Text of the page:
If you want to completely remove an element from the model, you need to remove the element from the model browser. If you only remove the element from a view, you remove only that single reference. The physical element in the model browser and any other references to this element in views persist.

Diagram

The objects and relations in a diagram have a one-to-one link with the objects and relations in the model browser. If you want to reuse a specific element from a diagram in the same or another diagram, you need to create the element again.

Change element

If you change the name, a property or documentation of an element in the model browser, this information changes automatically in the element in the diagram. Conversely, the same applies.

Remove element

If you want to remove an element from a model you can do this by removing the element from the diagram or from the model browser. In both cases the element is completely removed from the model.

Special cases

Amber

The object types items, data types, and UML classes used in Amber models behave in a regular way with regard to removing them. It works the same as the general rule for removing objects in views. However, with regard to specifying the properties and documentation of these objects and their reference objects, things work differently. For more information, see Reference objects of items, data types and UML classes.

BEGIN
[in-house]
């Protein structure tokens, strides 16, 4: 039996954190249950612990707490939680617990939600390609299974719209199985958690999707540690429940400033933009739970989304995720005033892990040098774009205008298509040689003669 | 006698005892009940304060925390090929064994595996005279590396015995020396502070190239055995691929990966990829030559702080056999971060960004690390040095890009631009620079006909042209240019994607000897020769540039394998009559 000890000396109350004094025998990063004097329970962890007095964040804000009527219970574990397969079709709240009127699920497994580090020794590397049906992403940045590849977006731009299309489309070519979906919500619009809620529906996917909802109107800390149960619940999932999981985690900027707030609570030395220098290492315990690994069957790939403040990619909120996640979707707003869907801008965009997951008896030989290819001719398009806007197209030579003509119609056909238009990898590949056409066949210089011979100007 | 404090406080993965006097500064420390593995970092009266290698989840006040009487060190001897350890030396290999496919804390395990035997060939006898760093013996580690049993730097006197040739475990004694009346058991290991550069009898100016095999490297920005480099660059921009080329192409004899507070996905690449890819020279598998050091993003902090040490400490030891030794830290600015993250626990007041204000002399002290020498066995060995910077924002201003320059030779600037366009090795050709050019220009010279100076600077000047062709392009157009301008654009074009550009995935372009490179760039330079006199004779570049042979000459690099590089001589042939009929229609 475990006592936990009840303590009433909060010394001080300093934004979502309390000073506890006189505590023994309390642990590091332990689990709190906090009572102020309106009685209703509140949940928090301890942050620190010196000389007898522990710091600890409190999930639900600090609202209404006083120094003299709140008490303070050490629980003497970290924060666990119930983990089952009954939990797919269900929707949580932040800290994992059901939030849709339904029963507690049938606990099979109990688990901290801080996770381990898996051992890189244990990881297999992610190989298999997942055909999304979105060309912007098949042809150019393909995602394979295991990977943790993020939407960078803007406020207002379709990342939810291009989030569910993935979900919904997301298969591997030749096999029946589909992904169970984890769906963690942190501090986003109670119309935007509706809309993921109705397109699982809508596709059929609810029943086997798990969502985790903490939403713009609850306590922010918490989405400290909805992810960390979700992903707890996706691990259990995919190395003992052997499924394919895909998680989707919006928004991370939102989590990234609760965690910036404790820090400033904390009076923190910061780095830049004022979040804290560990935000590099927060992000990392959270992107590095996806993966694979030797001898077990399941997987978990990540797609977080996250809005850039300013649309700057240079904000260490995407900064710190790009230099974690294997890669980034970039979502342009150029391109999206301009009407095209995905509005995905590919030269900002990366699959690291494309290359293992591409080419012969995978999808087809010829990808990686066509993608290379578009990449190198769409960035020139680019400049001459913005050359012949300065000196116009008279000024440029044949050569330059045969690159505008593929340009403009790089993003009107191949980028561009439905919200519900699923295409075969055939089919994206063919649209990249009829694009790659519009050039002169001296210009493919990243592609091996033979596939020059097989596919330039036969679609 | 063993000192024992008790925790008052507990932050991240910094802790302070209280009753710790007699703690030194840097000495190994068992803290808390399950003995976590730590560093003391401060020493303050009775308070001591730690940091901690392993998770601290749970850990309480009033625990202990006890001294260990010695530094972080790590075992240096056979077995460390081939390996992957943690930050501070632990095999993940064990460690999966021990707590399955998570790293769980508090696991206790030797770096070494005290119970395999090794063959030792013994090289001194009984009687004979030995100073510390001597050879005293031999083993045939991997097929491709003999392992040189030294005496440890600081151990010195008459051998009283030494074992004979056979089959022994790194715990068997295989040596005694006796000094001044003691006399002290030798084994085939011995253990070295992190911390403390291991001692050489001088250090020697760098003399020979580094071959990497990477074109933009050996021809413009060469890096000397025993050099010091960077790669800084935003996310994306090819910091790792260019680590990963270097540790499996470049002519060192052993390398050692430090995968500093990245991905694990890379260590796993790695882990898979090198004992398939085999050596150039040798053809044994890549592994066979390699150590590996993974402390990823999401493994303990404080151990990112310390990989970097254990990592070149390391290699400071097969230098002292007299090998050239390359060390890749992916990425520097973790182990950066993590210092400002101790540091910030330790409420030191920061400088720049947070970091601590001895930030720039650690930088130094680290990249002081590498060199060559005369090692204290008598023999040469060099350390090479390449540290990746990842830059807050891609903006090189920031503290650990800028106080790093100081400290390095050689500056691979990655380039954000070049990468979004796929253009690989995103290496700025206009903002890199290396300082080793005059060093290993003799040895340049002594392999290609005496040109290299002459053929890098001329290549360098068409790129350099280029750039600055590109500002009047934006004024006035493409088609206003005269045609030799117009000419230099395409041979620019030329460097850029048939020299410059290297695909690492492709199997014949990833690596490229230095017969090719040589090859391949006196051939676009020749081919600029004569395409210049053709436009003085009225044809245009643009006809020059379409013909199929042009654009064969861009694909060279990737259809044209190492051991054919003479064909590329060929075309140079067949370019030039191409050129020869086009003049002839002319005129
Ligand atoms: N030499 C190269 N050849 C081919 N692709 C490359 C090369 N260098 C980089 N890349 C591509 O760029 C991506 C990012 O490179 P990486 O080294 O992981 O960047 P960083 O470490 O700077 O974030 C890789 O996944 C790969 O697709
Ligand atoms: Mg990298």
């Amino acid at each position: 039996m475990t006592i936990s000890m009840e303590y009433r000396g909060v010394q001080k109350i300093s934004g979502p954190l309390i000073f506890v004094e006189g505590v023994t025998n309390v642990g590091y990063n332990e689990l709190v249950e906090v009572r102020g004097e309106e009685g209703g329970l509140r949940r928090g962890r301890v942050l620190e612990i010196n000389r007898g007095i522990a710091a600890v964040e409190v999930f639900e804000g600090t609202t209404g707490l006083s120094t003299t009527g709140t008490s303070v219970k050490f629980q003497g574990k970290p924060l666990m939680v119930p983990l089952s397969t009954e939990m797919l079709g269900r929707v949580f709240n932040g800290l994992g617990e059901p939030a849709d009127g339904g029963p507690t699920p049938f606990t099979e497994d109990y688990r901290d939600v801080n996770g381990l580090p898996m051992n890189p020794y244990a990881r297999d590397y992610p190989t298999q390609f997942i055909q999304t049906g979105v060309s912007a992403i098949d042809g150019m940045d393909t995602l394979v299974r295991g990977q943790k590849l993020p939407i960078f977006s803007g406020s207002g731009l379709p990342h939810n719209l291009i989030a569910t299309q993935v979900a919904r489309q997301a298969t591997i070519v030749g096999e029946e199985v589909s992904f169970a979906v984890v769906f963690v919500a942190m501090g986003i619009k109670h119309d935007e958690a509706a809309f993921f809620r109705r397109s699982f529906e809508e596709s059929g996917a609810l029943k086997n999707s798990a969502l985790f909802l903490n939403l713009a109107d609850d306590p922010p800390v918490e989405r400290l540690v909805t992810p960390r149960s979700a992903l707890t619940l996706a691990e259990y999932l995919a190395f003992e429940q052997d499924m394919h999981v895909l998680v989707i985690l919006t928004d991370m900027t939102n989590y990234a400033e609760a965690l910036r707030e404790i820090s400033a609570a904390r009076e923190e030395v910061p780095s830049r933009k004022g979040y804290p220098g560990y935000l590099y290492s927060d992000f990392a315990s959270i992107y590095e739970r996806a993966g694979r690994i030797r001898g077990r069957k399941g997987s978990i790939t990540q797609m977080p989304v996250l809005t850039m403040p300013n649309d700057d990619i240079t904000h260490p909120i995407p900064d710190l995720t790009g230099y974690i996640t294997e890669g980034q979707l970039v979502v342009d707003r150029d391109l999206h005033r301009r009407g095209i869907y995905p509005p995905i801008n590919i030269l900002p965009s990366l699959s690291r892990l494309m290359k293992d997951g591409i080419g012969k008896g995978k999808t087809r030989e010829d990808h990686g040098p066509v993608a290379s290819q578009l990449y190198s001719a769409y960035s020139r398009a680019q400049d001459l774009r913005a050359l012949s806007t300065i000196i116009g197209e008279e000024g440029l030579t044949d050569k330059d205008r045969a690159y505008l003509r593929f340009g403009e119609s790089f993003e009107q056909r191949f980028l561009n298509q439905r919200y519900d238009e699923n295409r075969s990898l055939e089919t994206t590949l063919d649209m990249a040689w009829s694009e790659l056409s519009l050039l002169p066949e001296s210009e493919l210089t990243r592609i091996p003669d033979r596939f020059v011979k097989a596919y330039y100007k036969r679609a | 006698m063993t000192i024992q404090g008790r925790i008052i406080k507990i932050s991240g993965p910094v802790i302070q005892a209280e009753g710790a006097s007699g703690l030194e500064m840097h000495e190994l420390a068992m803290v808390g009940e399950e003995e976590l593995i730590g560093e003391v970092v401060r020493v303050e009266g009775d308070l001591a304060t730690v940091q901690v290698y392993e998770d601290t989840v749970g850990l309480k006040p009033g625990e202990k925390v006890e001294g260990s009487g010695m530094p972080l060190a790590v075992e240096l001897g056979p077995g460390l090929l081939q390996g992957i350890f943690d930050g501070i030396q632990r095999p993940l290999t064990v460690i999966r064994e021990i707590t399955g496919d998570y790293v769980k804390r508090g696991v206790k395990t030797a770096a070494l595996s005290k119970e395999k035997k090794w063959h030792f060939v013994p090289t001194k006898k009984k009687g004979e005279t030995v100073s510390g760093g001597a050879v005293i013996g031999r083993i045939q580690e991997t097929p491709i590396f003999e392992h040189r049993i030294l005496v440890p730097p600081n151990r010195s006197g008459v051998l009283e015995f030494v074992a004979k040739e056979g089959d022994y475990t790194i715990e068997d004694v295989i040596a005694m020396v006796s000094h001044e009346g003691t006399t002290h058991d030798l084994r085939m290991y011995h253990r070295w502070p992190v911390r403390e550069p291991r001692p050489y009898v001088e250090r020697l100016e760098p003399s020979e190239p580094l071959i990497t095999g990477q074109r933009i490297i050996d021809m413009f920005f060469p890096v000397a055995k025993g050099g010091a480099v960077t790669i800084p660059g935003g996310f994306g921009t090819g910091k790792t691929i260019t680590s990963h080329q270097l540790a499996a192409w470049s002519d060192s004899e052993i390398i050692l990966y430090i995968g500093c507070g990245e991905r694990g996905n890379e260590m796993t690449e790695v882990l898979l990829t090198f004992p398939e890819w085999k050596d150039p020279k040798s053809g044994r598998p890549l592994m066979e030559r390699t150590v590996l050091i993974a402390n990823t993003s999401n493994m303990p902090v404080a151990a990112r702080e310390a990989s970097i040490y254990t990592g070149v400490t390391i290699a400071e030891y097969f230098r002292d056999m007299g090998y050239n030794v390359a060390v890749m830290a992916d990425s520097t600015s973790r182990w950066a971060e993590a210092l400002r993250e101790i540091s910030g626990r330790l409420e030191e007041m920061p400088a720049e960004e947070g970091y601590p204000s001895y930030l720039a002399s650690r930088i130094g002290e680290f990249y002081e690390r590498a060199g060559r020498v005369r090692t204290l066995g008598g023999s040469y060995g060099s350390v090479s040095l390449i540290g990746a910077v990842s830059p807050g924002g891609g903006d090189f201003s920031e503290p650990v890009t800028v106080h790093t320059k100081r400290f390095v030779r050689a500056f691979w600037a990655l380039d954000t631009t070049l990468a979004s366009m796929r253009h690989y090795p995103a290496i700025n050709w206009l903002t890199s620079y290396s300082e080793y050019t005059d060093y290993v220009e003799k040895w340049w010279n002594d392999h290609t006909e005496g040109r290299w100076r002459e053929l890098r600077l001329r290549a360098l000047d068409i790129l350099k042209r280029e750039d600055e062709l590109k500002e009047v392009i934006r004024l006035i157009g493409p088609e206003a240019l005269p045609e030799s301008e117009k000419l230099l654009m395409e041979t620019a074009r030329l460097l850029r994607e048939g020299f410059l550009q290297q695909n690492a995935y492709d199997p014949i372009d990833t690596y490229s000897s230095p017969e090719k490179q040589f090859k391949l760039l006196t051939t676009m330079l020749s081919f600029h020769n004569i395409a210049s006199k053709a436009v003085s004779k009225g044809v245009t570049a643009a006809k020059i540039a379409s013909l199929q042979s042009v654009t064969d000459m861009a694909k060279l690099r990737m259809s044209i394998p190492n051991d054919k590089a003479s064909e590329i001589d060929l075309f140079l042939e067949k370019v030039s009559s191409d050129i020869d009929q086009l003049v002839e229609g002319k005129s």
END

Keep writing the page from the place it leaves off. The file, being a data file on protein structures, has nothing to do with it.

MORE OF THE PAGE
BPMN

BPMN has objects that are used in diagrams, but behave like objects in views. When placed on the diagram, reference objects are placed and multiple references can be made from the same object. To remove these objects the same rules apply as for objects in views. Examples of these objects are data stores.

DMN

The decision requirements diagrams (DRD's) used in DMN modeling behave like views. The DMN modeling language distinguishes between the semantics (terms and concepts) of the model and the visualization of the model. This makes it possible to make various visualizations of the same concept. The glossary and decision table diagrams behave like diagrams.

ERD

Attributes used in entities in the ERD Crows Foot logical view behave like elements in a diagram instead of a view. When removed from an entity in the view, they are removed from the model, not only from the view (as is common when removing elements from a view).